1 The 'court' style of mansion was already prevalent in prehistoric Crete.

2 At Rome the 'city' men forgathered, not in a Bourse or Royal Exchange, but a lanum, i .e., by an arch in an open place. Nowadays the open-air cafés of Mediterranean towns are recognized resorts for business talks.

the literal sense); at Rome magistrates set up their tribunals in the Forum or one of its adjacent porticoes. 1

With these open-air habits went a readiness of social contacts and a general use of intercourse that made every Greek or Roman town into an informal club. Though aristocratic personages might be accompanied on their outings by an escort of retainers, to save themselves from too intimate a contact with the common folk, they did not withdraw themselves from its gaze, but courted it in their public appearances. A similar tradition of affability, or at least of accessibility, was observed by political leaders; even kings and tyrants obeyed the law of civilitas, and it was not until the third century of the Christian era that Roman emperors accepted the Oriental custom of mysterious seclusion in the recesses of a palace.

The density of settlement in Mediterranean lands is regulated to a large degree by one of their determinant features, the general scarcity of natural water-supplies in summer. The Anglo-Saxon 'tun', with its population of one hundred persons or less, could not he reproduced here, except in the pockets of softer rock where the winter rains percolated more evenly through the subsoil, so as to provide an easily tapped store of water. On the more usual limestone formations the irregular distribution of water necessitated a closer aggregation near the infrequent water-pointsat a river-side or, most commonly, in the neighbourhood of a spring. Here substantial and closely built villages, with populations of oo persons or over, would be formed, and under favourable conditions the villages would grow into towns with several thousand inhabitants. Though political and economic factors must also be invoked to explain the genesis and the siting of ancient Mediterranean cities (pp. 48 if., i i o), the primary factor of water-supply usually determined the growth of the villages which were the nuclei of the towns. 2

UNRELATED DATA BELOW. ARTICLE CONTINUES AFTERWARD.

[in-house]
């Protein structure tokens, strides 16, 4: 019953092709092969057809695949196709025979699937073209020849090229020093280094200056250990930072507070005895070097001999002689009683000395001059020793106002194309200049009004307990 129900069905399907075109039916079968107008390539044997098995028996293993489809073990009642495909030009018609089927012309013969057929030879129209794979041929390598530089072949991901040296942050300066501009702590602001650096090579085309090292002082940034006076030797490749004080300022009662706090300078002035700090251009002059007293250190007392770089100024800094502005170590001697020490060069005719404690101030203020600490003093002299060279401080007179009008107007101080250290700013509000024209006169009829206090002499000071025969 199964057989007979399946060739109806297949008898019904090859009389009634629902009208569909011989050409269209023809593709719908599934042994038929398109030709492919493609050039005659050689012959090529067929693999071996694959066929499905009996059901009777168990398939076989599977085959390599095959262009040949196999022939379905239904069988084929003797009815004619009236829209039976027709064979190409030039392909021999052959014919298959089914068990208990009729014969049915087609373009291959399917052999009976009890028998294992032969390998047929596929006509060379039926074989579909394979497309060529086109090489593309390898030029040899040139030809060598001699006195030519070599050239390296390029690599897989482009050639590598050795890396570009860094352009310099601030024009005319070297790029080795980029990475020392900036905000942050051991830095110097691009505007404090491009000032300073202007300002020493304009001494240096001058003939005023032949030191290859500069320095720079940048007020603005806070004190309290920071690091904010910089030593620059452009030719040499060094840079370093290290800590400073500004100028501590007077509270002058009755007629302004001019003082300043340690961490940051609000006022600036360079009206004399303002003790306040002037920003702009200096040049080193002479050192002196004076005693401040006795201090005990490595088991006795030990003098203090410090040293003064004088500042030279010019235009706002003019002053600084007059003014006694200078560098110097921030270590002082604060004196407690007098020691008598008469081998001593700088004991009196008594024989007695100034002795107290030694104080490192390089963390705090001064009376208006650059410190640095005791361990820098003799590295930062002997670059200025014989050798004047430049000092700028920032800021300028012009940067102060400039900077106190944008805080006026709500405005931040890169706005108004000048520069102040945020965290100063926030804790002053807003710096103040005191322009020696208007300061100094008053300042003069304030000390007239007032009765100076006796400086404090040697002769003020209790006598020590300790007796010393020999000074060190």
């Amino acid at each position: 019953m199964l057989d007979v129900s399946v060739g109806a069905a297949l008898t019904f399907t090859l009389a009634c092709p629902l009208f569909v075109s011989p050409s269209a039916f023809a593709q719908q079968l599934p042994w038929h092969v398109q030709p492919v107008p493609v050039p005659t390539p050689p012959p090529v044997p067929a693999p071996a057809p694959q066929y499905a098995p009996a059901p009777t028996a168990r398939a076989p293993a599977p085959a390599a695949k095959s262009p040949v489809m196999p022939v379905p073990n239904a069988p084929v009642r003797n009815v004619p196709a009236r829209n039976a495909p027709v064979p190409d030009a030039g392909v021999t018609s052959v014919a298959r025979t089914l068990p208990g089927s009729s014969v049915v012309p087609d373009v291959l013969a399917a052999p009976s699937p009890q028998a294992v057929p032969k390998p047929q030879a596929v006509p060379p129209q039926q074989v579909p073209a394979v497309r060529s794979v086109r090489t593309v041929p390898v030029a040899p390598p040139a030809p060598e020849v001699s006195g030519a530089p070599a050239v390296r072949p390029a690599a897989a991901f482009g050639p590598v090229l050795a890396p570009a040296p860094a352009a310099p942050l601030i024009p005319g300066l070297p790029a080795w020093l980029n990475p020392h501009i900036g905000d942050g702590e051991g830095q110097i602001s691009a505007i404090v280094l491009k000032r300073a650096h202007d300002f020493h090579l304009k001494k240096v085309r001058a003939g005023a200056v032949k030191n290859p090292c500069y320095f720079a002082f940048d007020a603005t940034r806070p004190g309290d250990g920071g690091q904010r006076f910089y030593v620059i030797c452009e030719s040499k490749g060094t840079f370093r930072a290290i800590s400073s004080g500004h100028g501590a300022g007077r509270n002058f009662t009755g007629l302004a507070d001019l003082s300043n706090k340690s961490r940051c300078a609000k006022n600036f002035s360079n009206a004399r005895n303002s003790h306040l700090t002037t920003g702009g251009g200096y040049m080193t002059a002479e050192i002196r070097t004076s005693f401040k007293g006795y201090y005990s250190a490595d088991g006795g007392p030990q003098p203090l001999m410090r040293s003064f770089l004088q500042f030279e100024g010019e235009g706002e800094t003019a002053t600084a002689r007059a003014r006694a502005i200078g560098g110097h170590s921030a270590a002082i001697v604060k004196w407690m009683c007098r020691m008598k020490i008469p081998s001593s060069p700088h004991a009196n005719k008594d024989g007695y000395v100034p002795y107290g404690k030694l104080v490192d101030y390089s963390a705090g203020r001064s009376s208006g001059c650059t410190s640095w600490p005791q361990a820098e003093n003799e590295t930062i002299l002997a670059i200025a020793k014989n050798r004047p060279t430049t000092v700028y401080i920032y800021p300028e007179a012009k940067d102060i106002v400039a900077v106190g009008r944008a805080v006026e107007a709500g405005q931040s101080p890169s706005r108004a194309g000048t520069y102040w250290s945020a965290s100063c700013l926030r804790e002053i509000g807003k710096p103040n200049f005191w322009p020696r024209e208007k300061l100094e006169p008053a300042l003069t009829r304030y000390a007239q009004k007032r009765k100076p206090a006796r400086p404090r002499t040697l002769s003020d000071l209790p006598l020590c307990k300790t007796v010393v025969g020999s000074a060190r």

The habits of communal solidarity which life in compact settlements everywhere engenders were reinforced in Mediterranean lands by the need of joint action in the matter of water regulation-the provision of drainage canals for the winter floods and, more especially, the equitable rationing of supplies for

1 Eventually, however, the Roman officials withdrew more and more into the basilicae or covered halls which sprang up especially since the time of Caesar.

2 J. L. Myres, Mediterranean Culture, pp. 13-14. It has been observed by A. Philippson (Der Peloponnes, pp. 585-6) that in modern Peloponnesus the population of villages varies from 150 to 6oo, according as they stand on the softer or the harder rock-formations.

irrigation. To this extent life on the Mediterranean country-side provided a schooling for the more intensive co-operation of the nembers of a city-state.

But if natural conditons in Mediterranean lands made for communal co-operation, they did not favour agrarian communism. This form of organization is most compatible with a pastoral economy. But under Mediterranean conditions the prevailing type of land-work consisted of tillage and orchard cultivation. In these occupations, and especially in the tending of gardens, success must largely depend on the individual's devotion to his particular plot, and (in the absence of any highly organized machinery of state) this could be best assured by the institution of personal property.